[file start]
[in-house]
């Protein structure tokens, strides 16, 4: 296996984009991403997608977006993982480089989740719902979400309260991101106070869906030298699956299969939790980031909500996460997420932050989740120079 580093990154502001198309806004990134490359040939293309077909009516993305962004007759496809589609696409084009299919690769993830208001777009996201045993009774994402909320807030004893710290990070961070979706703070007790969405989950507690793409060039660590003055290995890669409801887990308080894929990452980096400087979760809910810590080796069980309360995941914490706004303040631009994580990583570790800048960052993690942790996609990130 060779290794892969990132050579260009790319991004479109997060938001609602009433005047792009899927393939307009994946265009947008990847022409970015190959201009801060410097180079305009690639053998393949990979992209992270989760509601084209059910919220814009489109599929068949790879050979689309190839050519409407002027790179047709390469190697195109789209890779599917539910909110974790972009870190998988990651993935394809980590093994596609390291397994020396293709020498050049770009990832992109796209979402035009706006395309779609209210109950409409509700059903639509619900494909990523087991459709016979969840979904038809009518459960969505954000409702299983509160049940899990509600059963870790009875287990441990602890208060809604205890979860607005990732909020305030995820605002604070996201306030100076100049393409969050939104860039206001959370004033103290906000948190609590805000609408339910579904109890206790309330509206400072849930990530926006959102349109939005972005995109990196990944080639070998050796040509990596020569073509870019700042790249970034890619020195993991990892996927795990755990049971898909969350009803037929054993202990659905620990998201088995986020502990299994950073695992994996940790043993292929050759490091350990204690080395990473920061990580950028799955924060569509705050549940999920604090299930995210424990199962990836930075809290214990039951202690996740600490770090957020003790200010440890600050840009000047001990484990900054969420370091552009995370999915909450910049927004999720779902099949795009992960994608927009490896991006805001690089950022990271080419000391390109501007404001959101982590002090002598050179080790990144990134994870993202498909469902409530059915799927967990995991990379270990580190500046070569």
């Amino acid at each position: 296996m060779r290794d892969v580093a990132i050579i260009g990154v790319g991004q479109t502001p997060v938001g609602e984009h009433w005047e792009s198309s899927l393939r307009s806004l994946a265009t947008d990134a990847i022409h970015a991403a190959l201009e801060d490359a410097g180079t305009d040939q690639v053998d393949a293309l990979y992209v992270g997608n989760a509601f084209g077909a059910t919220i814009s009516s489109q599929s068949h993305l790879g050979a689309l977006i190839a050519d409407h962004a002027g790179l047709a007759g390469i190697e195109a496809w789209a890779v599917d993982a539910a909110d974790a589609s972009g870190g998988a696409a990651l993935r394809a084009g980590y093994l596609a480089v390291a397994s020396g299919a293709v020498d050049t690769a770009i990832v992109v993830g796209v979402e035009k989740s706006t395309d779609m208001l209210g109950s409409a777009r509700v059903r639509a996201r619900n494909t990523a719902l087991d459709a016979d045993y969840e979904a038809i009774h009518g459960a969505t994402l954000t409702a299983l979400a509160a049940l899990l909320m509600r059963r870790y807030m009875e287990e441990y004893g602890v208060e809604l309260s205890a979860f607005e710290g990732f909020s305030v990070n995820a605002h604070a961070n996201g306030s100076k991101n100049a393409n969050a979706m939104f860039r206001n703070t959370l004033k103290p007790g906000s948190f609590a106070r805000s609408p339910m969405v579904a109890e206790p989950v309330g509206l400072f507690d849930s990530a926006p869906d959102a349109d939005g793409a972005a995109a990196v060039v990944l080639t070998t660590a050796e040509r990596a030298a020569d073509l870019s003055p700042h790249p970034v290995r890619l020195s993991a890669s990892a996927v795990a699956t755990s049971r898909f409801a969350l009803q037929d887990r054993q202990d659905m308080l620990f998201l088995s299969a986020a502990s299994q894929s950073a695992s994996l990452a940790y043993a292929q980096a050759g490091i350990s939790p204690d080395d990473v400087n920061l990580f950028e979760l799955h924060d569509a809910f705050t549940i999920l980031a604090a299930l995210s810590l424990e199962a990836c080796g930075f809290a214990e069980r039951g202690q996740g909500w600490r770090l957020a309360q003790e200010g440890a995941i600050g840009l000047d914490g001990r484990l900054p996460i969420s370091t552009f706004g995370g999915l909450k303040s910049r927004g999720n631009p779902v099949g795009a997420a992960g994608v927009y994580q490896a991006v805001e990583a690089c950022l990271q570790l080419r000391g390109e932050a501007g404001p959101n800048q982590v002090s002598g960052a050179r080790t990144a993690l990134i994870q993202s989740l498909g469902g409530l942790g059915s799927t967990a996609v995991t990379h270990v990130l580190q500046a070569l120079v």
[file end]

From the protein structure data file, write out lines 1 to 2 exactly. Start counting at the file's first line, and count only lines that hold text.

[in-house]
């Protein structure tokens, strides 16, 4: 296996984009991403997608977006993982480089989740719902979400309260991101106070869906030298699956299969939790980031909500996460997420932050989740120079 580093990154502001198309806004990134490359040939293309077909009516993305962004007759496809589609696409084009299919690769993830208001777009996201045993009774994402909320807030004893710290990070961070979706703070007790969405989950507690793409060039660590003055290995890669409801887990308080894929990452980096400087979760809910810590080796069980309360995941914490706004303040631009994580990583570790800048960052993690942790996609990130 060779290794892969990132050579260009790319991004479109997060938001609602009433005047792009899927393939307009994946265009947008990847022409970015190959201009801060410097180079305009690639053998393949990979992209992270989760509601084209059910919220814009489109599929068949790879050979689309190839050519409407002027790179047709390469190697195109789209890779599917539910909110974790972009870190998988990651993935394809980590093994596609390291397994020396293709020498050049770009990832992109796209979402035009706006395309779609209210109950409409509700059903639509619900494909990523087991459709016979969840979904038809009518459960969505954000409702299983509160049940899990509600059963870790009875287990441990602890208060809604205890979860607005990732909020305030995820605002604070996201306030100076100049393409969050939104860039206001959370004033103290906000948190609590805000609408339910579904109890206790309330509206400072849930990530926006959102349109939005972005995109990196990944080639070998050796040509990596020569073509870019700042790249970034890619020195993991990892996927795990755990049971898909969350009803037929054993202990659905620990998201088995986020502990299994950073695992994996940790043993292929050759490091350990204690080395990473920061990580950028799955924060569509705050549940999920604090299930995210424990199962990836930075809290214990039951202690996740600490770090957020003790200010440890600050840009000047001990484990900054969420370091552009995370999915909450910049927004999720779902099949795009992960994608927009490896991006805001690089950022990271080419000391390109501007404001959101982590002090002598050179080790990144990134994870993202498909469902409530059915799927967990995991990379270990580190500046070569």